15 Causes of Cramps But No Period

Although there are many reasons why you can find yourself enduring cramps, they are never fun. As women, most of us are used to suffering from cramps during our period. But there are other times when we may find ourself feeling waves of pain in our lower abdomen but not experience the usual monthly bleed.

Cramps but No Period: What Are The Causes

  1. Pregnancy

Let’s start with the most obvious cause behind a woman having cramps but not getting her period. During early pregnancy, right around the time you would expect to get your period, it is common to have cramps without bleeding if you are pregnant.

What’s going on? If you are pregnant, the fertilized egg is burrowing into the lining of your uterus. Some women feel this pain as cramps, others do not. These cramps can last anywhere from several days to as long as the entire pregnancy.

If you think you might be pregnant, take a test or visit your Doctor and let them know what you are experiencing.

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  1. Gas Pain and Constipation 

Sometimes cramps are simply caused by built up gas. Consider what you have eaten within the last 24 hours and whether you have had anything unusual that may be the cause of your discomfort. The best thing you can do to relieve gas is to drink plenty of water and keep moving. Gentle exercise can help relieve gas.

Constipation can also cause abdominal pain. If you don’t have at least three bowel movements in the last week, or haven’t had one in over 24 hours, a stuffed, stagnant intestine could be causing your pain.

As with gas pain, light exercise and drinking water are a good way to get things moving. If constipation remains a problem, talk to your doctor before reaching for over the counter products. 

  1. Irritable Bowel Syndrome

Irritable Bowel Syndrome causes constipation, diarrhea or both. Cramps can come along with both constipation and diarrhea. Other symptoms of IBS are:

  • bloating,
  • feeling full,
  • There is no known cause of IBS but it has been linked to emotional stress and depression.

If you think you have Irritable Bowel Syndrome, see your Doctor to rule out more serious conditions that have similar symptoms.

  1. Inflammatory Bowel Disease

Cramps that are accompanied by the following symptoms may be the sign of an inflamed colon:

  • changes in your bowel movements such as diarrhea or constipation,
  • blood in your bowel movements,
  • fever,
  • exhaustion,
  • feeling like you need to rush to the bathroom,
  • feeling like your bowels are not empty even after a bowel movement.

These are symptoms of more serious diseases called Crohn’s or Ulcerative Colitis. Both of these conditions are quite painful but they can be treated.

If you think you might have something more than gas, go to see your Doctor if your cramps continue.

  1. Diverticulosis and Diverticulitis

Cramps But No PeriodWhen weak spots occur in the muscles of the colon, digested food and stool can get trapped in these areas. These pouches can collect more and more stool and bacteria which can quickly lead to infection and pain.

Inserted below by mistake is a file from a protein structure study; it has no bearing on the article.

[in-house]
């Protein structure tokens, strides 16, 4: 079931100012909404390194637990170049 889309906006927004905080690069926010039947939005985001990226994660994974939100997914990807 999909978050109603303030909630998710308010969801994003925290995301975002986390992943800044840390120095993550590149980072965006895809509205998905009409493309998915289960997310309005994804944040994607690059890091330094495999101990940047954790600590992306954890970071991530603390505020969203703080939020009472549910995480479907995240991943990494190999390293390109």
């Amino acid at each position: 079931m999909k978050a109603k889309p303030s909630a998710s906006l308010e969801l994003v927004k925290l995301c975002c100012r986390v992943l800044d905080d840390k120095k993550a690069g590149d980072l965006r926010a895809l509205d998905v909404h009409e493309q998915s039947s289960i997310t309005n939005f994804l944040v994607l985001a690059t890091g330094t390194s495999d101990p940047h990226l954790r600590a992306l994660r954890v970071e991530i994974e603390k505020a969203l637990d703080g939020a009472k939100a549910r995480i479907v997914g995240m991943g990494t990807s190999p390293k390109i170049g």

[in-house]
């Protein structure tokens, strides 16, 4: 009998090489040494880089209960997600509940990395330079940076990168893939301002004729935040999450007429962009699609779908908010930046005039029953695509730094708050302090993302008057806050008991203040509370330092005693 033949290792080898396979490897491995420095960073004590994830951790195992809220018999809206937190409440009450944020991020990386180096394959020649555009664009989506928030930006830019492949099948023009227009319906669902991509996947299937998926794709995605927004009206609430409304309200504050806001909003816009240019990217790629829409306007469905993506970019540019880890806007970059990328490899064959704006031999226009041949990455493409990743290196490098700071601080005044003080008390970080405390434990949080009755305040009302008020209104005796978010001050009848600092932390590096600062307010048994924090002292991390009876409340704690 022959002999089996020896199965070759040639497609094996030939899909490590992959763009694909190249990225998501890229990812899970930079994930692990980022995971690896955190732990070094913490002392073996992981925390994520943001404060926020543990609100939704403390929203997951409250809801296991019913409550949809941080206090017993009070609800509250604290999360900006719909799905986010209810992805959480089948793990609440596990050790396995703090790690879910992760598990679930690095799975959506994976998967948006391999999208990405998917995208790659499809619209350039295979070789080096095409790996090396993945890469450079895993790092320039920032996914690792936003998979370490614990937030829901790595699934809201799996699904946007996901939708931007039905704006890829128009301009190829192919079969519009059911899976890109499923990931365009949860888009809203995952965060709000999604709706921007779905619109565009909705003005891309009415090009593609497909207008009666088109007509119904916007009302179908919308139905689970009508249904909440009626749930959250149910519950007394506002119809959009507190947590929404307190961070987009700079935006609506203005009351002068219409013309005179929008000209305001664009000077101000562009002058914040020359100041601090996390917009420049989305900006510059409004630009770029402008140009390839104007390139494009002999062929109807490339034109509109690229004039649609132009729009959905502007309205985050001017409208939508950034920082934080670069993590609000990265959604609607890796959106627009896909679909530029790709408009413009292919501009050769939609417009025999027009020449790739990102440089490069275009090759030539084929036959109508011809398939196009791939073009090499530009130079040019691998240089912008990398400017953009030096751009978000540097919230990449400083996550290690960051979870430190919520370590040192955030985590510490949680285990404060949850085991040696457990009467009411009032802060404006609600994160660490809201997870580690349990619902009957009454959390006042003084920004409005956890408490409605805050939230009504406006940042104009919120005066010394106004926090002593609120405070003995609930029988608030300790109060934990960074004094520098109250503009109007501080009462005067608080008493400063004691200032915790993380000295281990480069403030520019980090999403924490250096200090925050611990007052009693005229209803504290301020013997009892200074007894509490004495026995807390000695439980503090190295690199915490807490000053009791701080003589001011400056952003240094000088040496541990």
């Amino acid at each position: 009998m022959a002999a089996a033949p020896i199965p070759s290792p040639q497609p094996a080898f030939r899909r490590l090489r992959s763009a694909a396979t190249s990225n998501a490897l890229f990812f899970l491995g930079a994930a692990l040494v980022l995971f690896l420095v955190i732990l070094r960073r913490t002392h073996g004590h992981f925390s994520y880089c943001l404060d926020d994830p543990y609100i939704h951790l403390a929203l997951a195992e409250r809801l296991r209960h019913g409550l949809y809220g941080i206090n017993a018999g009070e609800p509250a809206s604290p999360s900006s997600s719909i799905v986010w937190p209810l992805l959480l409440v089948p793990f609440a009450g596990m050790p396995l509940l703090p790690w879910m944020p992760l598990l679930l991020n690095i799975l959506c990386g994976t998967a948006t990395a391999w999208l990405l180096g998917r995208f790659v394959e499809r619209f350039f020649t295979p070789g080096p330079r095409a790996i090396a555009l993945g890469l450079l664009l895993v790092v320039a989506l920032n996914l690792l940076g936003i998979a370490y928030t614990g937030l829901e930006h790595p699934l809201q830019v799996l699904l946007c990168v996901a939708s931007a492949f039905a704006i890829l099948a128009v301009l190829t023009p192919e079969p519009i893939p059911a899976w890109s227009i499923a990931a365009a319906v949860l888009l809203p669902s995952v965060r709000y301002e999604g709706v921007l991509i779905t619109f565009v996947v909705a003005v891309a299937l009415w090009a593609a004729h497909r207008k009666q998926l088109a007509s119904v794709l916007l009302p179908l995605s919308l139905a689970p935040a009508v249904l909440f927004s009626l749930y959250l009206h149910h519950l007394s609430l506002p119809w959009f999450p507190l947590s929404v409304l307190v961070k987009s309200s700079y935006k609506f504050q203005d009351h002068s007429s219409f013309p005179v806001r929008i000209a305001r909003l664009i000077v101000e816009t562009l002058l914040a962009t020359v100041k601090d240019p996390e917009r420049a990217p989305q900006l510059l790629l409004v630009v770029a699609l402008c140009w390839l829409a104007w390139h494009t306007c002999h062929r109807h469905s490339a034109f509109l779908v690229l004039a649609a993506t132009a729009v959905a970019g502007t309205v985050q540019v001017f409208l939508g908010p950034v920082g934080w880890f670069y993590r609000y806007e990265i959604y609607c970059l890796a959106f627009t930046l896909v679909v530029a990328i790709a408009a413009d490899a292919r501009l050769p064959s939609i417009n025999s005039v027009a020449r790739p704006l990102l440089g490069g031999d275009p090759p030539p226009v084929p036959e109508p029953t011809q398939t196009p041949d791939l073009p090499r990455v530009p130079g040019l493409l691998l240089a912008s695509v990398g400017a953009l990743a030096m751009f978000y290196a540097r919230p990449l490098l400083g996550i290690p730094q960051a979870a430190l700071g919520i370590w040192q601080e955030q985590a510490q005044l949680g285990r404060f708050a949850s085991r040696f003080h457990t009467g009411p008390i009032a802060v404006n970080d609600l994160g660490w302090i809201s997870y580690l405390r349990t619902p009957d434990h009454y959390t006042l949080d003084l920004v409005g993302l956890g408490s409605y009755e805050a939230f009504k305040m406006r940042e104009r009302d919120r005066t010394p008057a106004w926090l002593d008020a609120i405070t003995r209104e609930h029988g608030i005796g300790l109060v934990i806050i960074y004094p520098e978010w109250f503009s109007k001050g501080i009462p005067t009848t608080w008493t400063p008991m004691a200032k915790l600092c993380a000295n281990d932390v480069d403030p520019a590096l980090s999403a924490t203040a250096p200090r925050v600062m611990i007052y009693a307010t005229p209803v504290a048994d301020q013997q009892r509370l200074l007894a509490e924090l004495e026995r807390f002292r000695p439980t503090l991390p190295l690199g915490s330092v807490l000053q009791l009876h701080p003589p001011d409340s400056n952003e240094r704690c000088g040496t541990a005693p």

One of the first symptoms of both these conditions is cramps.

Other symptoms include:

  • fever and chills,
  • nausea and vomiting,

If you eat a low fibre diet with very little fruit, vegetables, and whole grains, you may be at an increased risk for developing diverticulosis or diverticulitis.

Because diverticulosis, diverticulitis, Crohn’s, Colitis, and Irritable Bowel Disease have similar symptoms, it is important that you see your Doctor if you have cramps along with changes in your bowel movements.

  1. Lactose Intolerance

Lactose and other food intolerances often cause abdominal discomfort. If you are lactose intolerant, you may find yourself with intense abdominal pain and cramps that may also result in vomiting and/or diarrhea.

You can easily avoid dairy food products for several weeks to see if your abdominal cramps disappear.

It is important to note that a food intolerance is different than a true allergy. The symptoms of a food allergy are much more severe than merely cramps. True food allergies are life threatening.

If you suspect you have a food allergy, let your Doctor know and ask to be tested.

  1. Ovulation

If you are approximately two weeks past your last period and you start experiencing cramps, you may be feeling the pain of ovulation. Ovulation pain can be felt on only one side of your belly or it can feel like low, dull waves of pain in your entire lower abdomen.

Some women feel these mid-month cramps every cycle. Other women rarely feel it at all, if ever.

If your monthly cycle is very regular and you’re experiencing cramps, calculate where you’re at in your cycle. If you are approximately half way through your cycle, you may be experiencing ovulation pain.

  1. Ovarian Cysts

Most women have two ovaries which release an egg mid-cycle each month. However, ovaries can also be the place where a cyst can form. A cyst is a fluid sac that grows on or around the ovary. Most cysts are harmless.

If the cyst bursts, it can cause pain that feels like cramps in your low abdomen, just below your belly button.

If you do have cramps caused by an ovarian cyst that has ruptured, you might also experience:

  • spotting,
  • low back pain,